Ed’s Speech – Early signs of the leader he will become

Anyone expecting an electric start to Ed Miliband’s leadership will have been sorely disappointed. He played down the idea of this being the most important speech of his career and instead delivered a safe, solid performance. That is not to say there were no talking points, far from it, as I’ll discuss in a moment. Just that we are going to have to wait a little longer for the detail of whist his leadership means.

The word cloud above tells the real story of his speech – ‘change’ and ‘new generation’ are the stand out phrases… It is clear he thinks that he can steal the mantle of change from the coalition and turn it into a tangible vote winner for Labour. Sceptics suggest the government is just too new for any change message to be effective but I am not so sure. Ed Miliband has been hugely popular among young voters (as any photo of his massive volunteer led campaign team will attest to) who buy into a vision that politics needs a fundamental shift if it is to remain relevant in the 21st century. There are plenty of unhappy Lib-Dems too who feel their party has not quite matched actions to the rhetoric when it comes to changing the way politics does business – genuine change will be music to their disaffected ears.

Speaking of disaffected Lib-Dems, this speech had plenty to woo them back to their rightful home within the Labour party. Ed showed real humility when admitting that the party was wrong to be relaxed about people getting filthy rich. Relative wealth is just as an important indicator of a fair society as absolute wealth. He also showed no mercy when it came to Iraq. Rather than skirt round it, he squared up to it, denounced the decision to go to war as wrong and moved on. Most of the conference floor breathed a sigh of relief and applauded, the absence of applause from most of the former cabinet (Harriet Harman excepted bless her) will only help cement the fact the party has moved on.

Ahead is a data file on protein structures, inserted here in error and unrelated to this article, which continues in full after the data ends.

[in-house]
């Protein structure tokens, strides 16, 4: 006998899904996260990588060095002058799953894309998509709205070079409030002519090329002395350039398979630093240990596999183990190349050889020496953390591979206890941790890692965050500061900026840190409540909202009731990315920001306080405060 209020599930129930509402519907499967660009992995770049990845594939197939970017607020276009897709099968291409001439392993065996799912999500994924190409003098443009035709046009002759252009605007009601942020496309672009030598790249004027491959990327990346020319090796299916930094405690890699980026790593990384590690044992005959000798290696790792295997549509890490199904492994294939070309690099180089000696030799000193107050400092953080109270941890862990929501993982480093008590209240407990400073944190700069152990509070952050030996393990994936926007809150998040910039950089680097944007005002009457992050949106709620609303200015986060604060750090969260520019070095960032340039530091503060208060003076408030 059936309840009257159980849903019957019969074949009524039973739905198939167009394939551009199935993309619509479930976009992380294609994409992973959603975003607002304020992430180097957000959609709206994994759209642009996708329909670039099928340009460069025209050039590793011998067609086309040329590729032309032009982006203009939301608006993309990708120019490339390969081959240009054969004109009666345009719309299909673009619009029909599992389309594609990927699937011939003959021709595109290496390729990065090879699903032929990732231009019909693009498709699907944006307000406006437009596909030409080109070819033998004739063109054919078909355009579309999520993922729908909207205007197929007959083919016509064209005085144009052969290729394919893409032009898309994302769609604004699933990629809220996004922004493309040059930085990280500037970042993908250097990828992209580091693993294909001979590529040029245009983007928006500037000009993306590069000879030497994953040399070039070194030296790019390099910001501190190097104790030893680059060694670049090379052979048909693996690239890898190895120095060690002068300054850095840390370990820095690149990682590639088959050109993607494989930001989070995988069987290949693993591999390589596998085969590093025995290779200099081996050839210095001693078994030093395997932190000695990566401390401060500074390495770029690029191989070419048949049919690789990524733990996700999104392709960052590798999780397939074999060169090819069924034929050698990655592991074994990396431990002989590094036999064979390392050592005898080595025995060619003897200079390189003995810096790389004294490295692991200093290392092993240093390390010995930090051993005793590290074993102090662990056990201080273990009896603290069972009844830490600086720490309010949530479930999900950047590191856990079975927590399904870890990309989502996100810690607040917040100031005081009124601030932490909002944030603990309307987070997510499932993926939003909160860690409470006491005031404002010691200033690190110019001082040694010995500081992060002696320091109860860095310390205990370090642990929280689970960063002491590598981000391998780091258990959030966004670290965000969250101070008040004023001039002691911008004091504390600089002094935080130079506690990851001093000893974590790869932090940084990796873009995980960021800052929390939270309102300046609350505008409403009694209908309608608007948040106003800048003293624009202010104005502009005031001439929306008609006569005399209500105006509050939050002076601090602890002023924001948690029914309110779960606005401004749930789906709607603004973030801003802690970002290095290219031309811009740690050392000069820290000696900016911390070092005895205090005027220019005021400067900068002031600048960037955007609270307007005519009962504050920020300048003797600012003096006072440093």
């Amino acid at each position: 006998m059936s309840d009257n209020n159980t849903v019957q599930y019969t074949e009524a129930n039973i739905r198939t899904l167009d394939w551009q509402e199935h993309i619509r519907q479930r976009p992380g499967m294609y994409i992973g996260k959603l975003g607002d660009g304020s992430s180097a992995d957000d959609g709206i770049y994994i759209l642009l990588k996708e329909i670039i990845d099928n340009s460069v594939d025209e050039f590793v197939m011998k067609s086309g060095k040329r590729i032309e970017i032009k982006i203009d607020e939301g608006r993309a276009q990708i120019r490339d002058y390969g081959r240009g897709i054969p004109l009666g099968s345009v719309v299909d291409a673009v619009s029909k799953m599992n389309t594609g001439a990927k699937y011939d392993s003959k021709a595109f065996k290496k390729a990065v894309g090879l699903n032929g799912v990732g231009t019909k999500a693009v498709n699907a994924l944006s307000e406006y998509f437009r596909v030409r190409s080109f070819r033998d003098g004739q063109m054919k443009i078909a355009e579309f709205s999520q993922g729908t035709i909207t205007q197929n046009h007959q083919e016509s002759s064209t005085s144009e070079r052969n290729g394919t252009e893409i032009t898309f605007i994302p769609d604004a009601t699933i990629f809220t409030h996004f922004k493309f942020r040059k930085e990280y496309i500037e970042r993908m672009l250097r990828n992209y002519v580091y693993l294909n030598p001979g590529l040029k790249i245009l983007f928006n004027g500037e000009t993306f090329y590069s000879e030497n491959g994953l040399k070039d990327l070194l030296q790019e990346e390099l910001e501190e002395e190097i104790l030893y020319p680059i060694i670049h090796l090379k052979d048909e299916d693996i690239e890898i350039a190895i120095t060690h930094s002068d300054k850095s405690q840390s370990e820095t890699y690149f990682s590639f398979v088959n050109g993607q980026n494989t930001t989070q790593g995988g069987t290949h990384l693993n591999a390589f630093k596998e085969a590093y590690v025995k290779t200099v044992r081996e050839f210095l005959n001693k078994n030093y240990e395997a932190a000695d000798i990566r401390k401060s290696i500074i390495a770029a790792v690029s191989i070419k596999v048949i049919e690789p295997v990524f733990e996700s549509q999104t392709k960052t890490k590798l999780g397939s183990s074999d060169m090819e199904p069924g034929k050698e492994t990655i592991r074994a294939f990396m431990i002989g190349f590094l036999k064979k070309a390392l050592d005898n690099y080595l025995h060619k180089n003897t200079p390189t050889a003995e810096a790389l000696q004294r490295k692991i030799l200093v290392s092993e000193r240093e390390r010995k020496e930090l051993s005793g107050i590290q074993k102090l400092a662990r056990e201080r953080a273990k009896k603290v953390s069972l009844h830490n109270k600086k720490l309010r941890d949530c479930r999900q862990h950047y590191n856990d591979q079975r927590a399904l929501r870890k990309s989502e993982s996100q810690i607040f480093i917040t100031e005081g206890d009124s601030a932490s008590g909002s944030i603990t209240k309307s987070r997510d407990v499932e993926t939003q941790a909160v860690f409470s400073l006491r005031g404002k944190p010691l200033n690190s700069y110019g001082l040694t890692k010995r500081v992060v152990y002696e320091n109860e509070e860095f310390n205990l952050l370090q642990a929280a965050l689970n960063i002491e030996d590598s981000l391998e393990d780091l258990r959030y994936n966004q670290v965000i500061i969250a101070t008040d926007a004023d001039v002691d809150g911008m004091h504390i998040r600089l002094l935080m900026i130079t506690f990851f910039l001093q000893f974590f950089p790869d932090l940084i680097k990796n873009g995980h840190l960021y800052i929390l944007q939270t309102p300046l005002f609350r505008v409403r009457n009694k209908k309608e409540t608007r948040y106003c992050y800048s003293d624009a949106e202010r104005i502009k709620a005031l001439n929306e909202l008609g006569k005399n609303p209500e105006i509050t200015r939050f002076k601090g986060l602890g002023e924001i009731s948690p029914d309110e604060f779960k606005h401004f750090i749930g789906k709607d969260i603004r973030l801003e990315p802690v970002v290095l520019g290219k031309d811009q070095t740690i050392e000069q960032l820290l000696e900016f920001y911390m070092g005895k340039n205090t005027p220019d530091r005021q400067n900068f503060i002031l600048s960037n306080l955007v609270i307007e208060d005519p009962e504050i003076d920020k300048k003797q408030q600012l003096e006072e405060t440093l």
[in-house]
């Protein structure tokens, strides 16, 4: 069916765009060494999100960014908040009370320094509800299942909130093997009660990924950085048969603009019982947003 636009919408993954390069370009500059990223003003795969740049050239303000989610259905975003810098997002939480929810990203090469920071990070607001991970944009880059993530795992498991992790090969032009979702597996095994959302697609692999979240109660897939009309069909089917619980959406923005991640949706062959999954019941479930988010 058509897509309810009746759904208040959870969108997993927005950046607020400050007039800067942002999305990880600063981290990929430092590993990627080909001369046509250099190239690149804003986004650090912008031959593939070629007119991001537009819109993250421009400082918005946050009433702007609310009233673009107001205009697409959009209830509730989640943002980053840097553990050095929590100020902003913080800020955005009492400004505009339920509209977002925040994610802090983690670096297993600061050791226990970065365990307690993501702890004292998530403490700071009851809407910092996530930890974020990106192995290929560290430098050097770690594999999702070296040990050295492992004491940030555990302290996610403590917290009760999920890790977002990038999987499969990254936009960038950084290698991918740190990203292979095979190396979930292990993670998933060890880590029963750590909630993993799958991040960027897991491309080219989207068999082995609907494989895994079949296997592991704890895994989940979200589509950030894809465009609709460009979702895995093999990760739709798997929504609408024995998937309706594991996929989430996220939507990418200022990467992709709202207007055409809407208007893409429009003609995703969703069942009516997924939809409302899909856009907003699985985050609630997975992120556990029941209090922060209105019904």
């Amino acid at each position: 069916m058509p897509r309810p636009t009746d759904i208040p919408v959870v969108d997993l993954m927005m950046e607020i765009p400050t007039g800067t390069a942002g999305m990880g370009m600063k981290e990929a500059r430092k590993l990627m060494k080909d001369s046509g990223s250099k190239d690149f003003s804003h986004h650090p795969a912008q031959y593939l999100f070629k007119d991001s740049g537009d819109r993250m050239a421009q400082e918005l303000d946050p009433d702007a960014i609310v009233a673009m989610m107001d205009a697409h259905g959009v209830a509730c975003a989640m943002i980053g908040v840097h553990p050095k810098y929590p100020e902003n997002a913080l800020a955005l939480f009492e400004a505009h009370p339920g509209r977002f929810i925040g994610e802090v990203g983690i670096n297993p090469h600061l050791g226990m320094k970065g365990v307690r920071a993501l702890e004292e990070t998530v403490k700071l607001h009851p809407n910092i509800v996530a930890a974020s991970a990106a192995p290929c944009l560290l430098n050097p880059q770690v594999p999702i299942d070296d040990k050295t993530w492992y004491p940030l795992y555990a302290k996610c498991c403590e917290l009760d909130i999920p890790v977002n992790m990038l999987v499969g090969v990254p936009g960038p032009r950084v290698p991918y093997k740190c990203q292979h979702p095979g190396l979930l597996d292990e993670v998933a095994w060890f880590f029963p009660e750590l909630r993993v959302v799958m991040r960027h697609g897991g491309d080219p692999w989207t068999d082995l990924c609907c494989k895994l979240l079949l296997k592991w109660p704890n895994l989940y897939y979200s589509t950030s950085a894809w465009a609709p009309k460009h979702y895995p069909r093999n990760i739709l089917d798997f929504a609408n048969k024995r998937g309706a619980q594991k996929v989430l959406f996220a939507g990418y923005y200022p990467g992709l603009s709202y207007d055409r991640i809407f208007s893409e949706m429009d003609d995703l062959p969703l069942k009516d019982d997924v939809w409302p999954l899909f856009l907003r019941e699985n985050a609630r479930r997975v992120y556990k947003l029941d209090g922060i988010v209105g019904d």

By the end of the speech he had clearly won most of conference around, if not yet the country or commentariat. For me though it cemented my views and confirmed once and for all I voted for the right person. Ed’s campaign was all about hope and change for the future – an opportunity to redefine the centre-ground of politics, to set the agenda rather than just follow it. His speech today, although not perfect, suggests he will not shirk from this ambition as leader.

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